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Calculated Dates
(A Microsoft Word Help & Tip page by Gregory K. Maxey)

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The purpose of this Microsoft Word Tips & Microsoft Word Help page is to address the frequently asked question:  "How do I calculate and insert a future or past date in a document."

For example, the document author may wish to calculate and include a date 30, 60, or 90 days advanced from a date of sale.

Several Word MVPs colleagues have addressed this topic in newsgroups responses or through their personal websites. Friend and MVP Graham Mayor explains in his website why adding a number to a date value in a simple calculation field provides disappointing results.  He also introduces his visitors (via link and examples) to a brilliant collection of methods for performing calculations, including date calculations.  These calculations are performed using Word fields that were perfected and made available to the general public by MVP Paul Edstein, aka "Macropod," a long time contributor in Word support forums.

This tips page, in contrast, provides various macro solutions using VBA or a combination of VBA and fields.

Site Note IconIf you are interested in the pure field methods that work brilliantly, then visit Graham Mayor's Insert a Future (or Past) Date in Word Documents.  Be sure to download DateCal.zip from Graham's site, which contains Paul's work.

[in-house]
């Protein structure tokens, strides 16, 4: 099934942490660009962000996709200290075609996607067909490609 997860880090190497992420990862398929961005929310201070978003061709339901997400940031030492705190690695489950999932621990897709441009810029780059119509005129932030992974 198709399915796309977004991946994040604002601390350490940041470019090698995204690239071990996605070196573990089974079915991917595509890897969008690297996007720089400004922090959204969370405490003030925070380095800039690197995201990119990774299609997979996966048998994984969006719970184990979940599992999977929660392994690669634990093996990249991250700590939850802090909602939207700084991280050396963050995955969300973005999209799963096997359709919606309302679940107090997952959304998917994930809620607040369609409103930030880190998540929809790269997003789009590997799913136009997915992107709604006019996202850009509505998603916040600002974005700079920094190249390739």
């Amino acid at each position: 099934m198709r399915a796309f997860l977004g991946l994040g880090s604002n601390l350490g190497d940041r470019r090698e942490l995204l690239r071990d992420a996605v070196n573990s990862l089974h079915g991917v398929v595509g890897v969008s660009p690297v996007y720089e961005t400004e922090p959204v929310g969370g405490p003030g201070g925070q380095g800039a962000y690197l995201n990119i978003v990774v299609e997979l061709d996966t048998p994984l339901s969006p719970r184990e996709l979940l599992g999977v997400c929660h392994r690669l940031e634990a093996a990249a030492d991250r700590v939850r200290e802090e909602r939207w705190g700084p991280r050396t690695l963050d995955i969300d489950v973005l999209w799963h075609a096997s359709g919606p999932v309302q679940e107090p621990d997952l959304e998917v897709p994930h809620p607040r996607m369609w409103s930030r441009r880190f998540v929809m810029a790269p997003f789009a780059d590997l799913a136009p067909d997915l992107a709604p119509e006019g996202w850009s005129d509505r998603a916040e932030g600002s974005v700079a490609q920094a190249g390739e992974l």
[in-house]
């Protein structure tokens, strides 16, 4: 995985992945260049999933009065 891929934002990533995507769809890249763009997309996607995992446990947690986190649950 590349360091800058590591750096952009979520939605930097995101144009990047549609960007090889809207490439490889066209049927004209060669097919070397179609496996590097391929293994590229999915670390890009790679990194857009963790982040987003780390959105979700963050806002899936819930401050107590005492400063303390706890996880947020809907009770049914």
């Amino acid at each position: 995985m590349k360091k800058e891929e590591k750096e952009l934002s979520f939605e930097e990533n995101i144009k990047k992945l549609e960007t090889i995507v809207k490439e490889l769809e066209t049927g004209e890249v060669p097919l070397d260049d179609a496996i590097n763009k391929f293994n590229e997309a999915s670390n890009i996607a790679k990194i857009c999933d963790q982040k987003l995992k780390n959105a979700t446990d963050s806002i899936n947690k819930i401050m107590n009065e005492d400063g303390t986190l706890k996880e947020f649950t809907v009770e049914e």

Let's start with the example given above. You have a simple Word table where a sale date is generated by a CREATEDATE field. You want to calculate and enter 30-, 60-, and 90-day payment due dates.

First, the fields. In the first illustration below, the shaded areas are text-generated, using Word fields. The second illustration is the same sample text with the field codes displayed.

calc dates 1

calc dates 2

Site Note IconBonus Tip: ALT+F9 toggles field code display. For more on creating and using fields in your Word documents see: Word Fields

The DocVariables "Date1, Date2, and Date3" used in the above fields are values created and stored in the document using the following VBA procedure:

VBA Script:
Sub DateAdd()
Dim myDate As Date
Dim myRng As Range
  'Set the starting date with the value of a field
  Set myRng = ActiveDocument.Fields(1).Result
  myDate = myRng
  'Tip - Here the field index is one because it is the first field in the document.
  'If you don't know the field index number? Just select the field and run the following line of code:
  'MsgBox Selection.Fields(1).Index
  With ActiveDocument.Variables
    .Item("Date1").Value = Format(myDate + 30, "dd MMMM yyyy")
    .Item("Date2").Value = Format(myDate + 60, "dd MMMM yyyy")
    .Item("Date3").Value = Format(myDate + 90, "dd MMMM yyyy")
  End With
  ActiveDocument.Fields.Update
lbl_Exit:
Exit Sub
End Sub

The MacroButton field inserted in the last row of the table is used to fire the macro code (double-click it).

Site Note IconSee: Installing Macros for instructions on how to set up and use the macros provided in this Microsoft Word Help & Microsoft Word Tips page.